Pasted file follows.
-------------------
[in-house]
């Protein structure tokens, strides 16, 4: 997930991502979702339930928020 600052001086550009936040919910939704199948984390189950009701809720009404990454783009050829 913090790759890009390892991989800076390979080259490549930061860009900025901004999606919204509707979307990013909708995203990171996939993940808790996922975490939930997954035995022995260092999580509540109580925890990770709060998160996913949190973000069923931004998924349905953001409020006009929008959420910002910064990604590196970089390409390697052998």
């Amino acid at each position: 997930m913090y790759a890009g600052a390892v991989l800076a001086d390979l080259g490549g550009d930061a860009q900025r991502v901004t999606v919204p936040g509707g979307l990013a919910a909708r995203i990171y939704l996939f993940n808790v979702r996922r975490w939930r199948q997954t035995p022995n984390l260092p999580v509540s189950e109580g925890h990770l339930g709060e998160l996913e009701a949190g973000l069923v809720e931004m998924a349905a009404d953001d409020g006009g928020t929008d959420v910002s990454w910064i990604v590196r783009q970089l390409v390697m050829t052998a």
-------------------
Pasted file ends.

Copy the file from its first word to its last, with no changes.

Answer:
[in-house]
């Protein structure tokens, strides 16, 4: 997930991502979702339930928020 600052001086550009936040919910939704199948984390189950009701809720009404990454783009050829 913090790759890009390892991989800076390979080259490549930061860009900025901004999606919204509707979307990013909708995203990171996939993940808790996922975490939930997954035995022995260092999580509540109580925890990770709060998160996913949190973000069923931004998924349905953001409020006009929008959420910002910064990604590196970089390409390697052998």
């Amino acid at each position: 997930m913090y790759a890009g600052a390892v991989l800076a001086d390979l080259g490549g550009d930061a860009q900025r991502v901004t999606v919204p936040g509707g979307l990013a919910a909708r995203i990171y939704l996939f993940n808790v979702r996922r975490w939930r199948q997954t035995p022995n984390l260092p999580v509540s189950e109580g925890h990770l339930g709060e998160l996913e009701a949190g973000l069923v809720e931004m998924a349905a009404d953001d409020g006009g928020t929008d959420v910002s990454w910064i990604v590196r783009q970089l390409v390697m050829t052998a």